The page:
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Under Eglinton: Touring Progress at Keelesdale LRT station





Twenty-five metres (82 feet) below Eglinton Avenue West, I suddenly and absurdly thought, “Wow, this is actually happening!”

“This” is the 19-kilometre (11.8-mile) Crosstown Light Rail Transit line, stretching from Mount Dennis on the west side of Toronto to Kennedy in the east. I was standing at what will eventually be track level in the future Keelesdale station.

View of track level at the future Keelesdale LRT StationUnderground at at track level at Keelesdale LRT Station, looking east. Image, courtesy of Metrolinx

I write a lot about public transit projects and so, of course, am completely aware of the details of this project: the demolished buildings; the blocked roadways and sidewalks; and the seemingly endless traffic jams. Even though construction has been underway for more than three years, all that street-level work seems, psychologically at least, completely separate from the hive of activity taking place under it, because for most people it’s hidden from view. Although I recently visited the mostly outdoor station at Mount Dennis—one stop to the west—the effect of heading underground for the first time was astonishing.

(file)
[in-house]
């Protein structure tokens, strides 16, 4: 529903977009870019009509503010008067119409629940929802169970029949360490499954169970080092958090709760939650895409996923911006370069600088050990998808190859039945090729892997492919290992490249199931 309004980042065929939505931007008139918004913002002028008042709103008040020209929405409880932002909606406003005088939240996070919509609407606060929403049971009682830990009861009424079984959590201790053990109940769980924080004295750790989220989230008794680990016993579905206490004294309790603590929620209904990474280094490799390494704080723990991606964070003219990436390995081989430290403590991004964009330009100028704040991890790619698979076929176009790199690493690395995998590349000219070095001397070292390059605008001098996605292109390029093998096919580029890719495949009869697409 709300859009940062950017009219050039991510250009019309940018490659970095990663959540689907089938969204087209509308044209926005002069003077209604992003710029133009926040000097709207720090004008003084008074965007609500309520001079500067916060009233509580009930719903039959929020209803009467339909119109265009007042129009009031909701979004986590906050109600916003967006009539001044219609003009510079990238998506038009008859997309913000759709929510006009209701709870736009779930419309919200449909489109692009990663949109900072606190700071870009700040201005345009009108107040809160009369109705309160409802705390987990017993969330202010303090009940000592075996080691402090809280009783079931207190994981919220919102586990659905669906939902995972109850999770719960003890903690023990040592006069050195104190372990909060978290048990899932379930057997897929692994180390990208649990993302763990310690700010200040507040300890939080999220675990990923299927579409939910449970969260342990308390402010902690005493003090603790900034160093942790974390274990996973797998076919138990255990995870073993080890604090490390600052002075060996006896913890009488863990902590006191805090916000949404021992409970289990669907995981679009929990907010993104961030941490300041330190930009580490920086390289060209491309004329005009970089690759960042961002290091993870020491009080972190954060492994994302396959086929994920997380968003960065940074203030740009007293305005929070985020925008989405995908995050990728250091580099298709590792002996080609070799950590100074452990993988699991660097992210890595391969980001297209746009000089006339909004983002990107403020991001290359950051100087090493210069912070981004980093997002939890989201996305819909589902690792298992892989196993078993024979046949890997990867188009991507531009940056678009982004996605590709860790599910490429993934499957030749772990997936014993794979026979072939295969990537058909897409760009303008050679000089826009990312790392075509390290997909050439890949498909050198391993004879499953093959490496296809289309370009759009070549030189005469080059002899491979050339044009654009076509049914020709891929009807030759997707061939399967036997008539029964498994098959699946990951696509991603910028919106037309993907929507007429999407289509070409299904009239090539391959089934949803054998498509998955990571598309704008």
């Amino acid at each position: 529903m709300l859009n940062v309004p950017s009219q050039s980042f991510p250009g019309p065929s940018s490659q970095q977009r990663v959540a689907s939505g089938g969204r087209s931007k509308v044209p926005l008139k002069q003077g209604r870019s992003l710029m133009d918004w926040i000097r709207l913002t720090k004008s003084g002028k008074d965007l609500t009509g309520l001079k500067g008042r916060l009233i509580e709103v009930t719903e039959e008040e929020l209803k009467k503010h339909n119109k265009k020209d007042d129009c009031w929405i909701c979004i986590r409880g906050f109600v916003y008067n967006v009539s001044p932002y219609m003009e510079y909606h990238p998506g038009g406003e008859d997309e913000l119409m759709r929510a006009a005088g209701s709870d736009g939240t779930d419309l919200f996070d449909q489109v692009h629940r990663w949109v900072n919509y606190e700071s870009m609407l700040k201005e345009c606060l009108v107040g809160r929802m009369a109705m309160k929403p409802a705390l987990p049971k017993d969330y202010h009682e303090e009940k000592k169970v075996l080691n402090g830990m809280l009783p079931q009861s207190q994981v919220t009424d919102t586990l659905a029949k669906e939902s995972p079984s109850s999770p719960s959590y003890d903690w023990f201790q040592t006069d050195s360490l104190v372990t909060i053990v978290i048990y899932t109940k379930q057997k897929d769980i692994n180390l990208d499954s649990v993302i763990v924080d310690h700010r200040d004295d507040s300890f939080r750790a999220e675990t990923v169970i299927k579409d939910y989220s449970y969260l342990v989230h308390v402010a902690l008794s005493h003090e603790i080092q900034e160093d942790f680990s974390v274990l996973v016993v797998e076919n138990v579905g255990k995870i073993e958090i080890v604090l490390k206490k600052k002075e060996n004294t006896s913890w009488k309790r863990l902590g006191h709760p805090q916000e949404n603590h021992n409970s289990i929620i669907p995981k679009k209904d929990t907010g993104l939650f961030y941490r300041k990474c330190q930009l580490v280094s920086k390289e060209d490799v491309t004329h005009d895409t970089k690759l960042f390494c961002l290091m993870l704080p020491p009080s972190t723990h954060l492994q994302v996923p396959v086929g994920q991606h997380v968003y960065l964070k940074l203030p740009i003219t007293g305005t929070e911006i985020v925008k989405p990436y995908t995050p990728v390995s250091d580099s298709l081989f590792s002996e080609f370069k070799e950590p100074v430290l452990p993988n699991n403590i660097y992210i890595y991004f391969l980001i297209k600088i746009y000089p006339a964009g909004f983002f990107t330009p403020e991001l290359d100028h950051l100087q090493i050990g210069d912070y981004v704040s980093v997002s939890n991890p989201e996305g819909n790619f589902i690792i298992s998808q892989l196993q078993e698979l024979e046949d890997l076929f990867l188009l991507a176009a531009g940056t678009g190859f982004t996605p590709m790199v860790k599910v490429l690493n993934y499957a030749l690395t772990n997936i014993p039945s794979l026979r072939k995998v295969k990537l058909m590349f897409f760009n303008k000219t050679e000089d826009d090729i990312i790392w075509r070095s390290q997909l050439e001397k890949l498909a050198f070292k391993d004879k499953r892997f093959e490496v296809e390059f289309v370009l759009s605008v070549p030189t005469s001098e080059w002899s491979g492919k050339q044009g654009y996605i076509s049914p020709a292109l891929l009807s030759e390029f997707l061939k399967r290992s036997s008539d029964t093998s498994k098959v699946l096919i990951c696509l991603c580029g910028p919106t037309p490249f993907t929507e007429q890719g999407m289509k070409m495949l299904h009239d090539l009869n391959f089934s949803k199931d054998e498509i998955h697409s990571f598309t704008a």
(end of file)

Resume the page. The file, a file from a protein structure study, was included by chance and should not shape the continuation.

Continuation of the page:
Aerial-view rendering of Keelesdale Station on the future Crosstown LRT lineAerial-view rendering of Keelesdale Station, as it will appear when the LRT is operating, image, Metrolinx

Metrolinx and its contractors, Crosslinx Transit Solutions, invited members of the media to tour the future station to help explain the “cut-and-cover” construction process that Crosslinx is using to build nine of the line’s 15 underground stations.

The future station at the intersection of Eglinton with Keele Street and Trethewey Drive will eventually have three street-level structures to allow passengers to enter and exit the station. We first visited the site of the main entrance on the northwest corner of Eglinton and Trethewey to peer down into the excavation toward the station base, where, shortly, we would be standing. Daniel Sanchez, Crosslinx’ project manager for the station, acted as our tour guide and led us through two major work areas, describing the process of building the station.

View of the main entrance of future Keelesdale LRT Station under constructionLooking southeast toward Eglinton at the site of the future main entrance. Note suspended pipes, image, Robert Mackenzie